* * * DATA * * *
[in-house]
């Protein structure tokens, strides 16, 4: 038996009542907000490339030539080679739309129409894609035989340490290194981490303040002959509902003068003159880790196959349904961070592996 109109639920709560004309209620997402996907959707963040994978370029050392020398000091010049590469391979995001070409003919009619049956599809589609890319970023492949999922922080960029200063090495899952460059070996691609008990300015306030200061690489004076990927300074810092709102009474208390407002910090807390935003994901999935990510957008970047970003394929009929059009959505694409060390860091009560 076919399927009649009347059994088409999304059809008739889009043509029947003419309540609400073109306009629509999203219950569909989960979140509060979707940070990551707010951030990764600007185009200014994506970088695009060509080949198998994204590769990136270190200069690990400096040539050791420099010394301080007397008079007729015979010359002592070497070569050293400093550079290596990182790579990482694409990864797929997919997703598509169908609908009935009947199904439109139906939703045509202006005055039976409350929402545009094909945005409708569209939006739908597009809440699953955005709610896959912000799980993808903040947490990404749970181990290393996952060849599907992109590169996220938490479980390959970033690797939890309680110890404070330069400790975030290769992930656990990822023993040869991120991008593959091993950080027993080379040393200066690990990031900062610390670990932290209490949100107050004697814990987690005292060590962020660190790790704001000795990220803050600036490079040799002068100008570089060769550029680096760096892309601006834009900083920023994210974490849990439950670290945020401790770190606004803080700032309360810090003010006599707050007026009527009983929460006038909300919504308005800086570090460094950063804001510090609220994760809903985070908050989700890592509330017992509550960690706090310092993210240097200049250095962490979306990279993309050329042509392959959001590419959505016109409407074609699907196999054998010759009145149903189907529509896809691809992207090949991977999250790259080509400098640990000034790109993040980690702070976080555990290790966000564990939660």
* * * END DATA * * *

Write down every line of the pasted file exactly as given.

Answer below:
[in-house]
């Protein structure tokens, strides 16, 4: 038996009542907000490339030539080679739309129409894609035989340490290194981490303040002959509902003068003159880790196959349904961070592996 109109639920709560004309209620997402996907959707963040994978370029050392020398000091010049590469391979995001070409003919009619049956599809589609890319970023492949999922922080960029200063090495899952460059070996691609008990300015306030200061690489004076990927300074810092709102009474208390407002910090807390935003994901999935990510957008970047970003394929009929059009959505694409060390860091009560 076919399927009649009347059994088409999304059809008739889009043509029947003419309540609400073109306009629509999203219950569909989960979140509060979707940070990551707010951030990764600007185009200014994506970088695009060509080949198998994204590769990136270190200069690990400096040539050791420099010394301080007397008079007729015979010359002592070497070569050293400093550079290596990182790579990482694409990864797929997919997703598509169908609908009935009947199904439109139906939703045509202006005055039976409350929402545009094909945005409708569209939006739908597009809440699953955005709610896959912000799980993808903040947490990404749970181990290393996952060849599907992109590169996220938490479980390959970033690797939890309680110890404070330069400790975030290769992930656990990822023993040869991120991008593959091993950080027993080379040393200066690990990031900062610390670990932290209490949100107050004697814990987690005292060590962020660190790790704001000795990220803050600036490079040799002068100008570089060769550029680096760096892309601006834009900083920023994210974490849990439950670290945020401790770190606004803080700032309360810090003010006599707050007026009527009983929460006038909300919504308005800086570090460094950063804001510090609220994760809903985070908050989700890592509330017992509550960690706090310092993210240097200049250095962490979306990279993309050329042509392959959001590419959505016109409407074609699907196999054998010759009145149903189907529509896809691809992207090949991977999250790259080509400098640990000034790109993040980690702070976080555990290790966000564990939660």